By John Simpson
World affairs editor, BBC News
Interviewing the leader of a country for TV is rarely easy.
Some try to get you to tell them the questions in advance. Others insist that you must leave your equipment with them for 24 hours beforehand, or search you rigorously.
When you saw Saddam Hussein you had to wash your hands in a special solution first, in case you might infect him.
But when I went to interview King Abdullah of Saudi Arabia in Jeddah, a couple of days before his state visit to Britain, we did not even have to put our gear through an X-ray machine nor go through a metal detector.
I thought it was going to be easy.
King Abdullah's palace is tasteful, modern and charming. The white marble is cool and pleasant after the heat outside. The offices are wood-panelled, and there are some attractive paintings.
I was just running through my questions in my head when the difficult part began.
A few minutes before we thought the interview was going to begin, someone came to speak to us.
The king would not, it seemed, be prepared to talk about Iraq, or the possibility that the Americans might bomb Iran.
Nor would he speak about the BAE arms contract between the UK and Saudi Arabia, with its attendant allegations of corrupt payments.
The Saudis knew I wanted to talk about these subjects because although I had refused to hand over the questions in advance, I thought it was not unreasonable to tell them the general areas I wanted to cover.
I have never been told so close to an interview that some of the main questions are off-limits.
And so I heard myself saying that, unfortunately, it looked as though we would not be having an interview after all.
But I did not quite walk out. That would have been rude, and the Saudis had treated us with kindness and courtesy.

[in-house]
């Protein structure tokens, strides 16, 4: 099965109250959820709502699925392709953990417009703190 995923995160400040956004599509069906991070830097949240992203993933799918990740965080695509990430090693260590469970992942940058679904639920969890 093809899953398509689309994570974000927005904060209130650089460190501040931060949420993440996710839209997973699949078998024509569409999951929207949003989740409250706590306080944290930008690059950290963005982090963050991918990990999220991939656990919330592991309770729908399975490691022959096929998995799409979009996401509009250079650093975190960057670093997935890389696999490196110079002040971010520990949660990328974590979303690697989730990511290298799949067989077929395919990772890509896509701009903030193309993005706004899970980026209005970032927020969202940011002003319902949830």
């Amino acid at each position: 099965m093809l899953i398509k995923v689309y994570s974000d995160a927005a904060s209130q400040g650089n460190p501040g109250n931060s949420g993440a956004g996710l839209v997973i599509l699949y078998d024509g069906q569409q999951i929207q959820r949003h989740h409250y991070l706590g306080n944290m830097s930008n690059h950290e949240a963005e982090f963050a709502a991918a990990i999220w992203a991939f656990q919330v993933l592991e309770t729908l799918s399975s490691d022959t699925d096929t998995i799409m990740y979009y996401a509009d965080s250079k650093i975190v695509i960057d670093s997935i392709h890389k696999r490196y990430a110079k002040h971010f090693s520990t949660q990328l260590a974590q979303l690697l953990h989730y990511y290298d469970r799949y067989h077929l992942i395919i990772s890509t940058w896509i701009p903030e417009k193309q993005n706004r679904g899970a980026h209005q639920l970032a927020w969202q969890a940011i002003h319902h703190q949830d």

The minister said he would call the Foreign Minister, Prince Saud al-Faisal, and ask him to give us an interview about the subjects the king did not want to speak about
Instead, we had a polite but firm argument. There were two ministers and an ambassador on the Saudi side, and I called in our producer, Oggy Boytchev, to back me up.
Cups of tea came in, and little sweets, and glasses of water. Two hours passed.
Then the minister who had been leading the discussion spoke to the other minister, and made a new suggestion.
He would, he said, call the Foreign Minister, Prince Saud al-Faisal, and ask him to give us an interview about the subjects the king did not want to speak about.
I have interviewed Prince Saud before. In fact, he gave me one of the best exclusives I have had, shortly before the US-led invasion of Iraq, when he showed how bitterly opposed the Saudis were to it.
In his quiet way, Prince Saud can be ferocious.
Something else had become clear to me by now. The king was not refusing to talk about Iran and Iraq because he was not interested in them.
On the contrary, I now realised he felt so strongly about what the US had done in Iraq, and the thought that they might soon bomb Iran, that he felt he might upset his relations with Washington if he spoke openly to me.
King Abdullah is currently visiting the UK for the first time in 20 years
So I agreed.
Within five minutes of agreeing to the deal, I was sitting opposite the king. He was shrewd and pleasant and surprisingly frank, and at 82 still as sharp-minded as ever.
He said enough things to me about terrorism and the failure of other countries, including the UK, to act against terrorist activities, to get headlines around the world.
At the end, he said he wanted to say something personally to me.
"I have not spoken about some subjects," he said, "because I did not want either to be dishonest or evasive with you."
Maybe he wanted to demonstrate how independent-minded Saudi Arabia has become during his rule.
But it was certainly one of the most complicated and interesting interviews I have ever done.